MLSsoccer.com polled 22 of our editors, writers, videographers, statistics specialists and social media masters to bring you the Stories of the Year, our annual look at the biggest storylines from the outgoing year in Major League Soccer. Contributor John Bolster relives Seattle's double-trophied season.
Hey Timbers Army, we’ve got a chant for you to break out next time you face your archrivals from up North on I-5.
“You’re all about that bass, ’bout that bass … [wait for it] … no treble!”
But, sick burn aside, the truth is that the Seattle Sounders had a terrific season by any measure in 2014.
Yes, they fell just short of an unprecedented three-trophy campaign, but they did win their fourth Lamar Hunt U.S. Open Cup—in only their sixth year of existence—and they won their first Supporters’ Shield as the team with the league’s best regular-season record (20-10-4).
To cop a phrase from another, much older pop star, Meatloaf (ask your Dad)—two out of three ain’t bad. No it ain’t—and in this case not by a long shot.
Seattle not only won two trophies, they also became the first MLS team of the post-shootout era to rack up 20 wins in a season. They produced an MVP candidate in striker Obafemi Martins (17 goals and 13 assists in 31 games), a revitalized superstar in Clint Dempsey (15 goals and 10 assists in 26 games), and the Defender of the Year in a rejuvenated Chad Marshall.
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And Marshall wasn’t the only guy who reignited his career in Seattle this season: Goalkeeper Stefan Frei made the short list for Comeback Player of the Year, returning to form after two injury-marred seasons in Toronto, and manager Sigi Schmid became a Coach of the Year nominee just one season after some fans wanted him fired by majority owner Joe Roth.
Following the team’s late-season swoon in 2013—when they went winless over the last seven games of the regular season and got routed by Portland in the Western Conference semifinals—Roth called a meeting with Schmid and general manager Adrian Hanauer.
“It was close,” Roth said of Schmid’s job status. “I was upset. And I thought, ‘Well, I could fire this guy, who, to me, is one of the two best coaches in the league. He’s won a championship in L.A. and in Columbus. You’ve either gotta fire him or fire the players.’ So I fired the players.”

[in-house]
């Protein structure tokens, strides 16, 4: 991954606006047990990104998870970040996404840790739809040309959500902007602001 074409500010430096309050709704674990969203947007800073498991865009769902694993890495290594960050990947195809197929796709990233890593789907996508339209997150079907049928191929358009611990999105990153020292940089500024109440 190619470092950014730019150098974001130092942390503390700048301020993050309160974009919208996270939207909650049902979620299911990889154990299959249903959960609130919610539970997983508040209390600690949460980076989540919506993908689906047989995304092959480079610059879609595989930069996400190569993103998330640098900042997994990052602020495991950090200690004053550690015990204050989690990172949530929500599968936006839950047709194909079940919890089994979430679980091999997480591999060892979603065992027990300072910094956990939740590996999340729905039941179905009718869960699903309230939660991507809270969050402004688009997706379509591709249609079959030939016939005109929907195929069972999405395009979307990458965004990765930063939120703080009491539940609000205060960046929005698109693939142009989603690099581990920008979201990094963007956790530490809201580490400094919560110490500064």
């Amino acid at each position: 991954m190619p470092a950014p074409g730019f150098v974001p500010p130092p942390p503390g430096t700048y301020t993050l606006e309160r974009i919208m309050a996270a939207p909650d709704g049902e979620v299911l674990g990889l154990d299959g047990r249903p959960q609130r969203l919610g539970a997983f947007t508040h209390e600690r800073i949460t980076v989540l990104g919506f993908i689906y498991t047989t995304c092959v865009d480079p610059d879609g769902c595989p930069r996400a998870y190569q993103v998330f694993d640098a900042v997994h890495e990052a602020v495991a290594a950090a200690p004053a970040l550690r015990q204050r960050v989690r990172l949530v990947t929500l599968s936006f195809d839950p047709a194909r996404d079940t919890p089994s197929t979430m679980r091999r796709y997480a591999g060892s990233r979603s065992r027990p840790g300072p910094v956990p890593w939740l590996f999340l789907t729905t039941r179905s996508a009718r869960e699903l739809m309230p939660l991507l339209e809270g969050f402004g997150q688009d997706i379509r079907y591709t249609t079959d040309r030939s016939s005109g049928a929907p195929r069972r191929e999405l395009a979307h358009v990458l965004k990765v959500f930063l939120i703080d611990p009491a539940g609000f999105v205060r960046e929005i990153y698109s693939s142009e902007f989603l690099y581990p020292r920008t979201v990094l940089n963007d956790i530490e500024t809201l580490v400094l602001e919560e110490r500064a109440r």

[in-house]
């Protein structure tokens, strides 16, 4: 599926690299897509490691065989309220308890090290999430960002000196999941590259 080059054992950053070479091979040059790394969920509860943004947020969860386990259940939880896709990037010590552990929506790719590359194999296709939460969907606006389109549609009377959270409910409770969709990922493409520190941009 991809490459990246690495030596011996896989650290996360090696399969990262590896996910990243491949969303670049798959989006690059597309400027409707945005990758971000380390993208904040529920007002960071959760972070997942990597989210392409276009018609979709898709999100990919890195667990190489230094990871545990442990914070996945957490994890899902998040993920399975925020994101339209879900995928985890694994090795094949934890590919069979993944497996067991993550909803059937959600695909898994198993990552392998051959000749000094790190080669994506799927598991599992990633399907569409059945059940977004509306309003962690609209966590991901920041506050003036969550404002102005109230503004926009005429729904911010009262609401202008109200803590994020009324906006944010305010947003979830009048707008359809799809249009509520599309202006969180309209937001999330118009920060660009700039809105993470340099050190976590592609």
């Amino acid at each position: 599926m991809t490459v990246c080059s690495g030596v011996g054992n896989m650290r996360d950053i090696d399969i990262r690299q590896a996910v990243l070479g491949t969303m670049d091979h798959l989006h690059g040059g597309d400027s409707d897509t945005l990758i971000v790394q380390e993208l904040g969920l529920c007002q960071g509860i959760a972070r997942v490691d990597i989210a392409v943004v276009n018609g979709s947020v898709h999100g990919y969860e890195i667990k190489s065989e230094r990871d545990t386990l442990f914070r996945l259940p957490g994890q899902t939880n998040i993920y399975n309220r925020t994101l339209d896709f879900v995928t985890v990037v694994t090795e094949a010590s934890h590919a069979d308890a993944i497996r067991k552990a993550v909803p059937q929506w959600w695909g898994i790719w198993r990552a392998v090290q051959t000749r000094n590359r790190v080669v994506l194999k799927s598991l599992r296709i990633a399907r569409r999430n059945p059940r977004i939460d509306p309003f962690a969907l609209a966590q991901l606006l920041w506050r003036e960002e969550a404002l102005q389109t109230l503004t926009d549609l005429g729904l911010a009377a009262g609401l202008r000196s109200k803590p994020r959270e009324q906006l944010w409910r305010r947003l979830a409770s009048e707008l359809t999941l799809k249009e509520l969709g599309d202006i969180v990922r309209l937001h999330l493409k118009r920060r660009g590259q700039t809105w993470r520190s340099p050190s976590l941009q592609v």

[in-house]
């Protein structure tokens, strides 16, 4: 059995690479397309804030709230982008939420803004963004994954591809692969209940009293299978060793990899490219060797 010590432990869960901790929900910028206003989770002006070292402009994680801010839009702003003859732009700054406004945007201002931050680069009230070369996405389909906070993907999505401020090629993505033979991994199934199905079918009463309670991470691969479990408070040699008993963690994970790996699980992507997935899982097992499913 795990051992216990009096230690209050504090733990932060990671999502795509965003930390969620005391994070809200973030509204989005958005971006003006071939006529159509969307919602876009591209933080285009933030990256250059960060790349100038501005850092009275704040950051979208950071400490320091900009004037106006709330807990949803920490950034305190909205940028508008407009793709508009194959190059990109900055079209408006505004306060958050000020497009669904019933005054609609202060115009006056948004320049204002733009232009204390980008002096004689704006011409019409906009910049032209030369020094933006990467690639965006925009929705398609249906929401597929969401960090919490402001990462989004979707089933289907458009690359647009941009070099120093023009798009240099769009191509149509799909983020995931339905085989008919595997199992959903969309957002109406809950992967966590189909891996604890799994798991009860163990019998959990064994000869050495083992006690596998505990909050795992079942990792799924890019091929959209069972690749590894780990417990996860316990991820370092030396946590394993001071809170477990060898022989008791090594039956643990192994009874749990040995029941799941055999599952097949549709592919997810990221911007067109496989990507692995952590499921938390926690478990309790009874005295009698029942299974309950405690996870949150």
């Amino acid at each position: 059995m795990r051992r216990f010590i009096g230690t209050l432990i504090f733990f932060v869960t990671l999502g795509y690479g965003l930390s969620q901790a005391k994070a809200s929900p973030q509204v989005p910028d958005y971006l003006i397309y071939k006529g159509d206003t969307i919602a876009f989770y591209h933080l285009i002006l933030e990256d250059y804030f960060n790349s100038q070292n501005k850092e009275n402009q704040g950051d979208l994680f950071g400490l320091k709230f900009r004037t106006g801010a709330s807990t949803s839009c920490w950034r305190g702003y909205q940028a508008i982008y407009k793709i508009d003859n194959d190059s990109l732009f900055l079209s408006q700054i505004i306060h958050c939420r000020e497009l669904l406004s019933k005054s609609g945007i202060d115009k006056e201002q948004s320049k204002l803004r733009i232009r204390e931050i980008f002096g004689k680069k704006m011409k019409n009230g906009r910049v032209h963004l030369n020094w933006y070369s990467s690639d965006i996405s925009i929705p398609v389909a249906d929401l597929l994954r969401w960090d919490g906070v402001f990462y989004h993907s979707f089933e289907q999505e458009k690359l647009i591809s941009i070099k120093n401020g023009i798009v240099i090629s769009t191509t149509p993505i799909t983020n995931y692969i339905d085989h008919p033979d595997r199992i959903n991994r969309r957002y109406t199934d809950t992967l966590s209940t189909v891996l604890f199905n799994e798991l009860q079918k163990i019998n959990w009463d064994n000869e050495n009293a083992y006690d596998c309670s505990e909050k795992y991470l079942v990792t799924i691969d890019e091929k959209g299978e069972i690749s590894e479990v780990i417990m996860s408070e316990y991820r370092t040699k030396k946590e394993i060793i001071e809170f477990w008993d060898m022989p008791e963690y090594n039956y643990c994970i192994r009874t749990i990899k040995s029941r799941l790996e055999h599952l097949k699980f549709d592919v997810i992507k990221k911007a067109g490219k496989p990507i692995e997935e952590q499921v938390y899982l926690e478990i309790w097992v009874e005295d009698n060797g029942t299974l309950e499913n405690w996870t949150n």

Out the door went Eddie Johnson, aging playmaker Mauro Rosales, goalkeeper Michael Gspurning, and center backs Jhon Kennedy Hurtado and Patrick Ianni. In came Marshall, Guatemalan international Marco Pappa, former Mexican international Gonzalo Pineda, and Frei—along with spot-duty attackers Chad Barrett and Kenny Cooper.
There was, of course, the risk that all the new parts would struggle to fit together properly—or wouldn’t fit at all—in this high-stakes, win-now season. And they did take some time. Pappa in particular had a slow start, gifting a goal to Jermain Defoe with a sloppy turnover in a 2-1 loss to Toronto on March 15, the same game in which Dempsey incurred a two-game suspension for an unfortunate “hand-to-ball” incident on Toronto defender Mark Bloom.
Seattle dropped two of their first four games, then had to rally furiously behind two goals from Dempsey just to tie a Timbers team on April 5 that was winless up to that point in the season.
Five games into the season they were 2-2-1, but Seattle’s dramatic comeback at Portland seemed to kick them into gear, and, vroom, off they went. They won five straight games after the Portland shootout, and Dempsey topped the league in goals with eight.
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They went on to win nine of 11 matches, and even after losing Dempsey and DeAndre Yedlin to World Cup duty, came through the month of June with two victories in MLS and two in the US Open Cup. By July, they’d opened up a 10-point lead atop the Western Conference standings.
On July 13, with Dempsey and Yedlin back in the fold, Seattle downed Portland 2-0 in front of a season-high crowd of 64,207 at CenturyLink Field. Seattle’s lowest attendance figure this season was 38,441—yes, the Sounders faithful had a banner year, too.
While Dempsey carried the club early, Martins stepped to the fore down the stretch, bagging four goals and four assists in the last five games of the season. Of course the two of them were instrumental all season long, attacking opponents up the gut with a pinpoint, one-touch passing game that was highly entertaining to watch. But they were by no means alone this season: Lamar Neagle chipped in nine goals and nine assists, Pappa had six goals and five assists, Wayne Rooney doppelganger Barrett scored seven goals, and Pineda was a key addition in midfield, expertly complementing tenacious mainstay Osvaldo Alonso.
Yes, that loss, by an away goal, to LA in the Western Conference Championship will linger, but Seattle have much to celebrate this year. The Supporters’ Shield race came down to the final week of the season, in a home-and-home set between Seattle and LA. Martins set up three of the Sounders’ four goals over the two matches, and in the finale, Pappa, his early-season gaffe long forgotten, came on as a second-half sub to deliver two goals—and the second trophy of the year—to Seattle in their season to remember.